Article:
Chinese-Canadian turntablist Kid Koala was born Eric San in Vancouver, British Columbia, in 1975. Classically trained on the piano, San instead put his fingers to work on a pair of Technics 1200s starting in the late '80s. He was a college pub DJ and bedroom turntable manipulator for nearly a decade before landing a recording deal with U.K. experimental hip-hop duo Coldcut’s Ninja Tune imprint in 1997.
San’s eclectic approach to sound collage is actually closer to the latter’s far-flung beat experiments than the old-school New York and L.A. references that most often form the canon of the scratch DJ’s art. It’s also a circle-closer of sorts: San’s nascent mixing aesthetic was influenced early on by classic Coldcut records such as “What Time Is It?” and their “7 Minutes of Madness” massacre of Eric B. & Rakim’s “Paid in Full.” In fact, the coincidence of Koala signing to his heroes' label was less a coincidence than it would at first appear; San managed to arrange an “inadvertent” car ride with the group when their label’s Stealth tour passed through Montreal in 1996, making sure his mixtape, Scratchappyland, was in the car stereo well beforehand. Excerpts from that tape doubled as Kid Koala’s identically titled solo debut when Ninja Tune, duly impressed, released it as a 10" in July 1997.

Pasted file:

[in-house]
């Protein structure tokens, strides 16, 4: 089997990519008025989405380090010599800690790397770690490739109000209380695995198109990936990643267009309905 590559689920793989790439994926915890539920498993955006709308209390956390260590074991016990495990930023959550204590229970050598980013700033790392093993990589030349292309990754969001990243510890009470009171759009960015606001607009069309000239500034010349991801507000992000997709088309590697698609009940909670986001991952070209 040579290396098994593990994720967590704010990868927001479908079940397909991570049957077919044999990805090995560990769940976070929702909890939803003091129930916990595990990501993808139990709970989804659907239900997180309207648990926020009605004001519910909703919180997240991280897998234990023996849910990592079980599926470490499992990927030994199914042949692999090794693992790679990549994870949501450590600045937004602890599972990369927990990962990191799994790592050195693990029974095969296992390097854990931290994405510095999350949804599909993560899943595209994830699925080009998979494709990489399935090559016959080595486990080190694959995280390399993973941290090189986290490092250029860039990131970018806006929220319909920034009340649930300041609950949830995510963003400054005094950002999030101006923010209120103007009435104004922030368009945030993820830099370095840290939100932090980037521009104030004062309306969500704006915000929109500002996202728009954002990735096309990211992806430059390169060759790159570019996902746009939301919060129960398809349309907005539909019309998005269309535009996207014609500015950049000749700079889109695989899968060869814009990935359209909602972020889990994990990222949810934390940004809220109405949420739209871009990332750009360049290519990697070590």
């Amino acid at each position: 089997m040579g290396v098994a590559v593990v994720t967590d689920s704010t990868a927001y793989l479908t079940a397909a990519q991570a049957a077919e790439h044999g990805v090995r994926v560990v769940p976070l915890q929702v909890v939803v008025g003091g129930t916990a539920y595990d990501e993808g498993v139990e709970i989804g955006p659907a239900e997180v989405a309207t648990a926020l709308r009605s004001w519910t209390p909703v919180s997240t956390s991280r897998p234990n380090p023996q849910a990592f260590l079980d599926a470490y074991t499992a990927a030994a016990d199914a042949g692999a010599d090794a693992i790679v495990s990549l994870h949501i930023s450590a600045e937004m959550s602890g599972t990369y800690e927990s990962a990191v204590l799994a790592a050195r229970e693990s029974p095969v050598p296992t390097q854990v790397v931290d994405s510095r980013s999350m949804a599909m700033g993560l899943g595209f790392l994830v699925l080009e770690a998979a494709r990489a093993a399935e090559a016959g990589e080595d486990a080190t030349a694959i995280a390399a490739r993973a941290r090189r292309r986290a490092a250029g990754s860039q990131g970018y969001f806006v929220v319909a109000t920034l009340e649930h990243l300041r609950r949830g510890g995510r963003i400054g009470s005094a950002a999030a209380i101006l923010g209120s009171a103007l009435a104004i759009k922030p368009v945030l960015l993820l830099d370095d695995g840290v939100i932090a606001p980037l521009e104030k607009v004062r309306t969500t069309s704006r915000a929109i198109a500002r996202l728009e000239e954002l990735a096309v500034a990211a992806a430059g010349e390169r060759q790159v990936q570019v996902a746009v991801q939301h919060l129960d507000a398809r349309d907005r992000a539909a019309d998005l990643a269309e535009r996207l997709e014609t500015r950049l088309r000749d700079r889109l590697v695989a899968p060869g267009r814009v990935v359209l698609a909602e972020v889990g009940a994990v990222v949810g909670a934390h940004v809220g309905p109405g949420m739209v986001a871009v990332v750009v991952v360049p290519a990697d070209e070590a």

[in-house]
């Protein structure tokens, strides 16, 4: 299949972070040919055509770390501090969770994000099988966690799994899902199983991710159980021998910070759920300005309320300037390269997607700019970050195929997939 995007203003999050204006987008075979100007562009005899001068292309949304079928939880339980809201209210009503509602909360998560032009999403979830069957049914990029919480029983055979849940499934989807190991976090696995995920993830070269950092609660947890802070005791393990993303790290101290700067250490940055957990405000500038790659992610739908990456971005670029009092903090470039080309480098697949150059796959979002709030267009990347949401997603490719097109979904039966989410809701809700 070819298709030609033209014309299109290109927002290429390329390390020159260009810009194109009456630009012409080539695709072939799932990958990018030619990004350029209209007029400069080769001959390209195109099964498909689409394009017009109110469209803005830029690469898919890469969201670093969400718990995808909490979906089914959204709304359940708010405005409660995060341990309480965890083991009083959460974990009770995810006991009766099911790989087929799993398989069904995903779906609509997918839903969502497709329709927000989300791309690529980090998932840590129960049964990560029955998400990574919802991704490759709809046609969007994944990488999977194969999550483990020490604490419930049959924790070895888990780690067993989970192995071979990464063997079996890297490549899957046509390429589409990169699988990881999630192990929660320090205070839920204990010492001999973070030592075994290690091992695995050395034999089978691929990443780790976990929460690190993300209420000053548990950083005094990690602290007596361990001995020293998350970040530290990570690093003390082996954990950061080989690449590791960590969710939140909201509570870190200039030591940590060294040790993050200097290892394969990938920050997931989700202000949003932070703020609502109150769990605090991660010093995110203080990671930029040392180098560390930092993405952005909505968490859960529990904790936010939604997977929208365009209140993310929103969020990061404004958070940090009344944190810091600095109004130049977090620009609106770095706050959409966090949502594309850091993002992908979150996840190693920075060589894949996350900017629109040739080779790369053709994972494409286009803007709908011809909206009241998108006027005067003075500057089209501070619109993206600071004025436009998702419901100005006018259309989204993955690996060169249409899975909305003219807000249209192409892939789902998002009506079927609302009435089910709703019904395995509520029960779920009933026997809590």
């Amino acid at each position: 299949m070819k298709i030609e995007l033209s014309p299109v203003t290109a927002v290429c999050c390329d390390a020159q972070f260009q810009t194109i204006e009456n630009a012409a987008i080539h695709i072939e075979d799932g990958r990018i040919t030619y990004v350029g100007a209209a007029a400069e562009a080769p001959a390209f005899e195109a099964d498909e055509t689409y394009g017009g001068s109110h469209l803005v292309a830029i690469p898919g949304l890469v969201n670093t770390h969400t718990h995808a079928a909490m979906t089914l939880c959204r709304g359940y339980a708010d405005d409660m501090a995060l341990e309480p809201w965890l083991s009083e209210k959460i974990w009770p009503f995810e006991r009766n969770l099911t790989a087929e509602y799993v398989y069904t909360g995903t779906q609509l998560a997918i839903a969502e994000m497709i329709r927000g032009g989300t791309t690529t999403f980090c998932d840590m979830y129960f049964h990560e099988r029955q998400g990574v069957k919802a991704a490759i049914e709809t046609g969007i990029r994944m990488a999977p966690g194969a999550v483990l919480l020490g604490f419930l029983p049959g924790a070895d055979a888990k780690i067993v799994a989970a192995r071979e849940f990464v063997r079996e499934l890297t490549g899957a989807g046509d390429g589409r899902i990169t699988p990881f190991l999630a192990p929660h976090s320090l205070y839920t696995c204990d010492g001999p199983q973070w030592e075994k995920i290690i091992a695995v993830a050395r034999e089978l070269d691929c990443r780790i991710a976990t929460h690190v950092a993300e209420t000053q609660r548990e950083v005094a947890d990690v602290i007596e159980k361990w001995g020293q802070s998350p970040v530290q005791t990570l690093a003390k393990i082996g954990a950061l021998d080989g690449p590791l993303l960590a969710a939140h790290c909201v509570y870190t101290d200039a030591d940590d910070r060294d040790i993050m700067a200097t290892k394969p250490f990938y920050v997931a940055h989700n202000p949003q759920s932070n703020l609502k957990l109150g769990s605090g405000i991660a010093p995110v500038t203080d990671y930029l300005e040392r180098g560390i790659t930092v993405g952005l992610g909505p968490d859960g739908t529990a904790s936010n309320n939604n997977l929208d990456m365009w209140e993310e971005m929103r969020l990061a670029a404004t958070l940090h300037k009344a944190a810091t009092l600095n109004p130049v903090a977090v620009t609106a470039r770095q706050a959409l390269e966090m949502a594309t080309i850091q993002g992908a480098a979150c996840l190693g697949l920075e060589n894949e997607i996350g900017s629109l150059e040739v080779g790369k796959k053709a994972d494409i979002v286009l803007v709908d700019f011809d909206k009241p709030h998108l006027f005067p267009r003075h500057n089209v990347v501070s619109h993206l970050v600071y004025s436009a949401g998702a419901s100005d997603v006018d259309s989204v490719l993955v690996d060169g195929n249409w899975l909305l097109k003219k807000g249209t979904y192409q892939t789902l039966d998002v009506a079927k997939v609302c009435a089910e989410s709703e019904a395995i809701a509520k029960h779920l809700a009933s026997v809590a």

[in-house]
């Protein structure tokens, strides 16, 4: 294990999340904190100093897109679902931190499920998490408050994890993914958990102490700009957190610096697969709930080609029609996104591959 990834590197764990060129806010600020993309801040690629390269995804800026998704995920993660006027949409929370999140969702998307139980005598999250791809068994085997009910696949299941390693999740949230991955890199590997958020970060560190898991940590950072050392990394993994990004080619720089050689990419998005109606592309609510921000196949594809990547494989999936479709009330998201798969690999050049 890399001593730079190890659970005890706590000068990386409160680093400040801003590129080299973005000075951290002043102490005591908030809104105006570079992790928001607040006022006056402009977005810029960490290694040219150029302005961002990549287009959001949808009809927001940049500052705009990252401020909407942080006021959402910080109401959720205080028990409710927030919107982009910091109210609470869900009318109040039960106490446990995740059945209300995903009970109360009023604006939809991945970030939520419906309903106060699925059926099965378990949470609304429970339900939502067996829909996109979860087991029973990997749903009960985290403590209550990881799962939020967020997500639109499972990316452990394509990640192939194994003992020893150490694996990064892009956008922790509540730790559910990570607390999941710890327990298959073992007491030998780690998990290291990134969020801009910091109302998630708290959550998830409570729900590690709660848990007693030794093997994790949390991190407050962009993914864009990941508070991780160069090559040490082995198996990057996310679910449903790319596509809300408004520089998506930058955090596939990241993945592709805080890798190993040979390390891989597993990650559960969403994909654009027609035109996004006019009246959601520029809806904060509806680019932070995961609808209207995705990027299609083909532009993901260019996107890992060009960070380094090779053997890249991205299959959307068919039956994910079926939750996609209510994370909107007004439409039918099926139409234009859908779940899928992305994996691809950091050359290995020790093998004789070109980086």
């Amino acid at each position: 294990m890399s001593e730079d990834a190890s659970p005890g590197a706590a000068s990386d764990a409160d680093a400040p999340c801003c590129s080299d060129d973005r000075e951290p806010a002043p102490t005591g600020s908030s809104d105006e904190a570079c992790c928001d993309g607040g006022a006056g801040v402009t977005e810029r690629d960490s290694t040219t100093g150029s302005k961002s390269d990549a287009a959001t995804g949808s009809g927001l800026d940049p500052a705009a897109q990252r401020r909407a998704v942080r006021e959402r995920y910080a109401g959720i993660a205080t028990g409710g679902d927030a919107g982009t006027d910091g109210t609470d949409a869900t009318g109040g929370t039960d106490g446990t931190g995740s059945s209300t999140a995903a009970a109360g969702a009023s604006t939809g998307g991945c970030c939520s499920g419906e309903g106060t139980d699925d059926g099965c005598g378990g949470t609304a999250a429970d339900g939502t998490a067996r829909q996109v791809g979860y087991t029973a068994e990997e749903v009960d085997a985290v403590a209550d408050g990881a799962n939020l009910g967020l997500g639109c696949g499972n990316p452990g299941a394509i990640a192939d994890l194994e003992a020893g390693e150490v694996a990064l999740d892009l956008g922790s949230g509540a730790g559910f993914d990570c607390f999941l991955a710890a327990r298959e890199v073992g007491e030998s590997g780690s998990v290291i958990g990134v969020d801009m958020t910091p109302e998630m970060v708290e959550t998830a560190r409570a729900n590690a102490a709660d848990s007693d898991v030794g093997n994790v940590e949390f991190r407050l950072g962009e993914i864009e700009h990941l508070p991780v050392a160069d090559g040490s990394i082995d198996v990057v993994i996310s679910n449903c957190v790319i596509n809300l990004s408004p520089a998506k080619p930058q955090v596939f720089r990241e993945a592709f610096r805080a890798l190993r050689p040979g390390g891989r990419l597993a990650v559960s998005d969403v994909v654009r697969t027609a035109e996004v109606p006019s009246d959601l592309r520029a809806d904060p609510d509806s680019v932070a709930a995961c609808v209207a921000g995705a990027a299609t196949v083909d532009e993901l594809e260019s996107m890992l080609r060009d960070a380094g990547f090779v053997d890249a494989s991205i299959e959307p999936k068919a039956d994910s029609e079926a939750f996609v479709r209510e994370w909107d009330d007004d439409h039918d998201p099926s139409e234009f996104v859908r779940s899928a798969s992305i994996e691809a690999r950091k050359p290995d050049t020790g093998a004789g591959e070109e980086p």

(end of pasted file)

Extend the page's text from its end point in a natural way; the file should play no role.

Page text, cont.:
Koala also appeared on the second volume of The Bomb’s Return of the DJ compilation with his track “Static's Waltz,” another excerpt from his mixtape. Subsequent Ninja Tune releases included Kid Koala remixes of DJ Food’s “Scratch Yer Head” and (fittingly) Coldcut’s classic “Beats and Pieces,” plus the 2000 full-length Carpal Tunnel Syndrome. The follow-up, Some of My Best Friends Are DJ’s, appeared in 2003. Two years later Live from the Short Attention Span Audio Theater, a CD/DVD set, came out, followed by Your Mom’s Favorite DJ in 2006. - Sean Cooper